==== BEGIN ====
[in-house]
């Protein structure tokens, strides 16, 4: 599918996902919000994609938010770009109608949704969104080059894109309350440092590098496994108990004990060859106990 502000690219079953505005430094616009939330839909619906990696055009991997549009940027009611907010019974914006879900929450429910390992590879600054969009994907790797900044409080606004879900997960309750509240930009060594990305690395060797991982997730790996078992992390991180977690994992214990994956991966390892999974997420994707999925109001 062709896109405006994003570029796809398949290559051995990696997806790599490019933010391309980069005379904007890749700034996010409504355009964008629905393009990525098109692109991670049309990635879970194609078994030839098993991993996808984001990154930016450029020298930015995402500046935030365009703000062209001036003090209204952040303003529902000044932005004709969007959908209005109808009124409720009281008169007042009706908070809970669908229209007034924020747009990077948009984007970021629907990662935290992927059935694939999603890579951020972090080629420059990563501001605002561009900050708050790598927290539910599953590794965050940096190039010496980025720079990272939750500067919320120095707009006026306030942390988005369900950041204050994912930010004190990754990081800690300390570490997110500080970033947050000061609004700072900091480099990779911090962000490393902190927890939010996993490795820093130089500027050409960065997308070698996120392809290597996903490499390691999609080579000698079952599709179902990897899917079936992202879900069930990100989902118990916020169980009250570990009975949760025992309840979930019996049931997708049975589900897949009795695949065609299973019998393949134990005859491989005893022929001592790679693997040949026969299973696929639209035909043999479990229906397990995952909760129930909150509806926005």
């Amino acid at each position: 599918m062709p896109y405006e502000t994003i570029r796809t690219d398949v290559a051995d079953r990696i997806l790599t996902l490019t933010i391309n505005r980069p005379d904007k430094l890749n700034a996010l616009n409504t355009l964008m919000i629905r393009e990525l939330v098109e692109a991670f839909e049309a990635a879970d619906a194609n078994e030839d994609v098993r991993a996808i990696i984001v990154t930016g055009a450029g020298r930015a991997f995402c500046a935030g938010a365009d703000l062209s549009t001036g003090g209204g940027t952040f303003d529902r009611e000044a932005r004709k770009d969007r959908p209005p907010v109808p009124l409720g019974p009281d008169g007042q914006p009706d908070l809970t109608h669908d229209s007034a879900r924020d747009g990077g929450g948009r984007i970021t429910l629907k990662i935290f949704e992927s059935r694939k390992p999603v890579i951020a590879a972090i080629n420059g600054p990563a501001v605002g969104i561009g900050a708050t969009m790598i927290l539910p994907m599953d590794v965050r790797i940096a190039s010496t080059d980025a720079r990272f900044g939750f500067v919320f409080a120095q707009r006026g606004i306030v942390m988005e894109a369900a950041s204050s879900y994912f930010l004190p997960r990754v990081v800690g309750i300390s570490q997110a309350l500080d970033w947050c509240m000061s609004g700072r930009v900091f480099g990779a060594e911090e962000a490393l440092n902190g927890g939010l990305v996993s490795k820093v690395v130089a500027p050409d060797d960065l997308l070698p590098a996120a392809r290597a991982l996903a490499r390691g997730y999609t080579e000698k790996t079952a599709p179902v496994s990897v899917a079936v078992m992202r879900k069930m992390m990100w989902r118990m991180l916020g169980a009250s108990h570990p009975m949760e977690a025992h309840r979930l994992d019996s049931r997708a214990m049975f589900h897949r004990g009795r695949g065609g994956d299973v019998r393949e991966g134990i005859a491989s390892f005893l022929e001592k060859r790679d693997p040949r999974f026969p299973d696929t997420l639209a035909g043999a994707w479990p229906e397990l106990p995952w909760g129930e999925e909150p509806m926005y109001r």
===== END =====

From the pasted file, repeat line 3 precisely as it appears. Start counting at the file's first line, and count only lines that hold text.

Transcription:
């Amino acid at each position: 599918m062709p896109y405006e502000t994003i570029r796809t690219d398949v290559a051995d079953r990696i997806l790599t996902l490019t933010i391309n505005r980069p005379d904007k430094l890749n700034a996010l616009n409504t355009l964008m919000i629905r393009e990525l939330v098109e692109a991670f839909e049309a990635a879970d619906a194609n078994e030839d994609v098993r991993a996808i990696i984001v990154t930016g055009a450029g020298r930015a991997f995402c500046a935030g938010a365009d703000l062209s549009t001036g003090g209204g940027t952040f303003d529902r009611e000044a932005r004709k770009d969007r959908p209005p907010v109808p009124l409720g019974p009281d008169g007042q914006p009706d908070l809970t109608h669908d229209s007034a879900r924020d747009g990077g929450g948009r984007i970021t429910l629907k990662i935290f949704e992927s059935r694939k390992p999603v890579i951020a590879a972090i080629n420059g600054p990563a501001v605002g969104i561009g900050a708050t969009m790598i927290l539910p994907m599953d590794v965050r790797i940096a190039s010496t080059d980025a720079r990272f900044g939750f500067v919320f409080a120095q707009r006026g606004i306030v942390m988005e894109a369900a950041s204050s879900y994912f930010l004190p997960r990754v990081v800690g309750i300390s570490q997110a309350l500080d970033w947050c509240m000061s609004g700072r930009v900091f480099g990779a060594e911090e962000a490393l440092n902190g927890g939010l990305v996993s490795k820093v690395v130089a500027p050409d060797d960065l997308l070698p590098a996120a392809r290597a991982l996903a490499r390691g997730y999609t080579e000698k790996t079952a599709p179902v496994s990897v899917a079936v078992m992202r879900k069930m992390m990100w989902r118990m991180l916020g169980a009250s108990h570990p009975m949760e977690a025992h309840r979930l994992d019996s049931r997708a214990m049975f589900h897949r004990g009795r695949g065609g994956d299973v019998r393949e991966g134990i005859a491989s390892f005893l022929e001592k060859r790679d693997p040949r999974f026969p299973d696929t997420l639209a035909g043999a994707w479990p229906e397990l106990p995952w909760g129930e999925e909150p509806m926005y109001r």